“Every time you touch one of our sensors we’re actually able to determine how human the tissue is that’s touching the sensor,” said Spence. “We’re able to do that with every single touch […] it’s inherent with every single use.”
Spence went on to address how HID’s systems are equipped to counteract spoofing: “If by chance somebody does find something that could break liveness – if they figure out a way to to spoof it – We can actually, if we learn about it, we’re able to duplicate it, we can actually update the model and send that out to the field to protect and future-proof all of the installations that we have. This has been very, very important for example, down in Brazil. In Brazil we do over 4 billion transactions annually replacing the need to enter a pin at an ATM; you just use your finger to take cash out an ATM. And liveness is an absolutely critical aspect of that application, and we do that better than anyone else is in the world.”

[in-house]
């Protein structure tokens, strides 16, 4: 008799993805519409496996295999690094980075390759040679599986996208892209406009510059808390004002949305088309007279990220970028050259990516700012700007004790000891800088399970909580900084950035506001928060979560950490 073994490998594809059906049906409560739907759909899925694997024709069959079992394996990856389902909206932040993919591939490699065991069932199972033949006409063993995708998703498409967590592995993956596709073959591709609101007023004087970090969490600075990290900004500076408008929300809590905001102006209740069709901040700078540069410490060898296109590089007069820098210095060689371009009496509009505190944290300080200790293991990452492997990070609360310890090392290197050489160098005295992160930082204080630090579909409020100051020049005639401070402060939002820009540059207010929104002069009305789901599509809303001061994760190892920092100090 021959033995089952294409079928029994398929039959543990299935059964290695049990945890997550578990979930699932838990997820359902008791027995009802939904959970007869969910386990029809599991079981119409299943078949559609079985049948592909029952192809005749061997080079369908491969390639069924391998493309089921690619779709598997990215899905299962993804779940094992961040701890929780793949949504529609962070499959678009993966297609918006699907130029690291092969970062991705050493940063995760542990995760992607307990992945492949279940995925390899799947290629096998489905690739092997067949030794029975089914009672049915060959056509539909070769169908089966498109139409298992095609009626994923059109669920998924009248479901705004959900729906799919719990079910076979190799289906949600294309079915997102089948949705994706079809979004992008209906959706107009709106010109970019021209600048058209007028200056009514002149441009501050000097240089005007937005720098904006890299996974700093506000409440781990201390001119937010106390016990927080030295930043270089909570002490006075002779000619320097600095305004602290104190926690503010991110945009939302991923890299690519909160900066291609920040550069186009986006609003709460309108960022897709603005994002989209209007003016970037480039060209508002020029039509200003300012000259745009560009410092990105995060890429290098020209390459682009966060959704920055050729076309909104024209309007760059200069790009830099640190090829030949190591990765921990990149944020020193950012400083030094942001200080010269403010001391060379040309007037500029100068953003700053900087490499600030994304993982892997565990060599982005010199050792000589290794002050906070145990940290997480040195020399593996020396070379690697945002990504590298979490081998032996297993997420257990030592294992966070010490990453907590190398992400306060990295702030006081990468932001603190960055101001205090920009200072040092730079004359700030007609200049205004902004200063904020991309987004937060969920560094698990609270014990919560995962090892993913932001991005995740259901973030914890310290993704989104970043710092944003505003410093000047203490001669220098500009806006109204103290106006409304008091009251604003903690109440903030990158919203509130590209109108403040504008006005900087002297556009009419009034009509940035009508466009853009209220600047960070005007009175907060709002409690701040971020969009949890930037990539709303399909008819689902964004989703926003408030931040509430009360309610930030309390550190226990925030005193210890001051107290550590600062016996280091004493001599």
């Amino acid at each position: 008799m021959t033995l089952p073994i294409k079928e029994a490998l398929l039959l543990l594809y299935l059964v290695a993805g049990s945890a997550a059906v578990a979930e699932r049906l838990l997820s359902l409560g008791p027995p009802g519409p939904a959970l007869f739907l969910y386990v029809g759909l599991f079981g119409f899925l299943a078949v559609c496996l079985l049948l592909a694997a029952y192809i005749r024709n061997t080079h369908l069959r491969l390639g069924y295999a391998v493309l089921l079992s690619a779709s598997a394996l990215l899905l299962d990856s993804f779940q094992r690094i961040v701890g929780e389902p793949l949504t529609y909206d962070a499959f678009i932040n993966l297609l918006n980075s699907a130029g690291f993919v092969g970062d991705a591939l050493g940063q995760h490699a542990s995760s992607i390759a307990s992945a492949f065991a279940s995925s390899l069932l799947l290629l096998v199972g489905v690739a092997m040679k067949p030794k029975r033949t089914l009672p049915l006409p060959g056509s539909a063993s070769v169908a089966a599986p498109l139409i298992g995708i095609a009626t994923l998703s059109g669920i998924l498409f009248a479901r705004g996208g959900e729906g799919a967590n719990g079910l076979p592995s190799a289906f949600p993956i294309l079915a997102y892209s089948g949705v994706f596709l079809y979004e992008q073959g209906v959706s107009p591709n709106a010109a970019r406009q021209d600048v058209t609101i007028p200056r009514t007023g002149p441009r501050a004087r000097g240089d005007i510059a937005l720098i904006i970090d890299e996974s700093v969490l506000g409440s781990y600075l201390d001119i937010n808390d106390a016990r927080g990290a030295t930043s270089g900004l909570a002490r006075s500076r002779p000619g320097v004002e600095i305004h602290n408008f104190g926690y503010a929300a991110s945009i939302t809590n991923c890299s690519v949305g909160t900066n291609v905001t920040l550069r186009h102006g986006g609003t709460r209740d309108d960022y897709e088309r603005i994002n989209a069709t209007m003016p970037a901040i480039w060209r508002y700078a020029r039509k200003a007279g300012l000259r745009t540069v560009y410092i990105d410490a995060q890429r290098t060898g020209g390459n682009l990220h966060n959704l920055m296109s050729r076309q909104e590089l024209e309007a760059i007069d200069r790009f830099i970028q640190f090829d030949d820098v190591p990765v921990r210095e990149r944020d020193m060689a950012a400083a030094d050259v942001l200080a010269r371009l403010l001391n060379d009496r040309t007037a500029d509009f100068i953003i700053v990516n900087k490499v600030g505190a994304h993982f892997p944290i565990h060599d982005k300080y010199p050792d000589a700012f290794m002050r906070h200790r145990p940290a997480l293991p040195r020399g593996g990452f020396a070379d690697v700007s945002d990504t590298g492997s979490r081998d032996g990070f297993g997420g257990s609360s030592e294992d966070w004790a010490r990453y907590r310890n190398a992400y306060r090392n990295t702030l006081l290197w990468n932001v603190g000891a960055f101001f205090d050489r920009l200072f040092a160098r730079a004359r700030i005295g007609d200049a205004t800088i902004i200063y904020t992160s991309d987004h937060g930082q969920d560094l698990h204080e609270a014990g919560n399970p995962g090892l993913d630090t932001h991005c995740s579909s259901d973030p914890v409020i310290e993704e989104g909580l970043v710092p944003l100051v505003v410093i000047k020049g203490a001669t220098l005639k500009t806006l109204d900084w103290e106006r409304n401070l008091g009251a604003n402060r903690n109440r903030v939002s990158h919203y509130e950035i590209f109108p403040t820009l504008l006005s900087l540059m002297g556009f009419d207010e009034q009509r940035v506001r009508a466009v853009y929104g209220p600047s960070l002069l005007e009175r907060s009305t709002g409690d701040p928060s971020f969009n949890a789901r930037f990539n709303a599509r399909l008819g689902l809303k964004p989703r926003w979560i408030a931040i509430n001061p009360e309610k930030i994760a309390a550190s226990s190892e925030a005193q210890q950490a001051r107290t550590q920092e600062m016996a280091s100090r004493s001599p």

Spence continued to discuss how the multi-spectral images can be applied to the healthcare sector, where hand dryness is an issue, why HID chose to purchase Lumidigm (the biometrics company responsible for multi-spectral tech), and the importance of credentials in flexible, safe, and secure transactions.